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Apteligent 2017 Predictions: What's in store for Apple, Google, Microsoft and Snap, Inc.?

VMblog Predictions 2017

Virtualization and Cloud executives share their predictions for 2017.  Read them in this 9th annual series exclusive.

Contributed by Andrew Levy, CSO and Co-Founder of Apteligent

What's in store for Apple, Google, Microsoft and Snap, Inc.?

As 2017 approaches, the major players in the space seem to be competing around a few common themes: artificial intelligence, augmented reality, and a focus on bringing high-end hardware in-house to showcase platform capabilities (the exception here is Apple, which has controlled its entire hardware line from the beginning).

I dive into predictions for platform owners Apple, Google, and Microsoft. In a new addition this year, I added Snap, Inc., which has proven to have larger ambitions beyond ephemeral image sharing.


Next year is the 10th anniversary of the iPhone and I suspect Apple has big things in store. Rumors are already swirling on feature and function but it's likely we'll see an OLED display. This will improve battery life since they don't require a backlight, as well as allow for greater contrast. In addition they will most likely change the naming scheme to celebrate the anniversary of the iPhone, perhaps calling it the iPhone 10. Finally, Apple may decide to make its iPhone and iPad displays "edge-to-edge" where the glass takes up the majority of the front of the device.

I cannot resist my temptation to bring up Apple's lack of investments thus far in VR. Based on Time Cook's public comments, it seems that Apple is more focused on Augmented Reality, or AR. Perhaps 2017 will bring announcements in that area. The W1 chip in the new AirPods is an impressive piece of tech, and could pave the way for future Apple IoT devices. Another obvious move for Apple in the IoT space is to release a smart home speaker competitor to the Google Home and Amazon Echo. The speaker would leverage Siri for voice commands and HomeKit to interact with other devices.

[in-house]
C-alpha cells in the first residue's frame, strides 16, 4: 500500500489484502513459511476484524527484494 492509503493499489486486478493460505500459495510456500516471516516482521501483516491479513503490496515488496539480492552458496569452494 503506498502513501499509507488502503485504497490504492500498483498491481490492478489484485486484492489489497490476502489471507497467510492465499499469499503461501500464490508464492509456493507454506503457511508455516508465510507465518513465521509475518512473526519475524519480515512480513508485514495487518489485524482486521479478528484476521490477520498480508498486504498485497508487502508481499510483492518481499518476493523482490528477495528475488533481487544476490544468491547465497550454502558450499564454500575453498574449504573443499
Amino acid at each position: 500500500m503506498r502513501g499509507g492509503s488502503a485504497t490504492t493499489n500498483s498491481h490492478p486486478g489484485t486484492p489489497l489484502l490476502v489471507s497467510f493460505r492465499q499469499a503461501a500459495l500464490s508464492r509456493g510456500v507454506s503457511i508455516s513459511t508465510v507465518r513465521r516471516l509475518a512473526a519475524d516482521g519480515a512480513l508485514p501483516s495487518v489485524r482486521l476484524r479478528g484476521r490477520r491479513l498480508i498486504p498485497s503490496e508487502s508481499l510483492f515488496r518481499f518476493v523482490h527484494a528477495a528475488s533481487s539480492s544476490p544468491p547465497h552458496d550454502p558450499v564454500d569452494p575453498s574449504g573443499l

I believe we are seeing a two-pronged approach from Google: invest and leverage their leading AI capabilities on the software side and move hardware in-house to streamline the experience. Recently Google has ramped up its hardware efforts with Google Home, Daydream View VR, Pixel Phones, Google WiFi, and new versions of Chromecast. A great example of this dual approach is the Google Assistant, an upgrade from Google Now capable of two-way conversations. The Assistant was included in the Google Home and Pixel devices. In 2017, expect to see the Google Assistant pushed out to a broader set of Android devices and new integrations into third-party services. We should also see updated versions of these new hardware devices.

Will there be a brand new type of hardware device announced? It's doubtful given the new full lineup just announced this past October, but a prime contender would be Nest. They released an outdoor camera this past summer but have yet to expand beyond their Thermostat, Smoke Detector, and Camera offerings.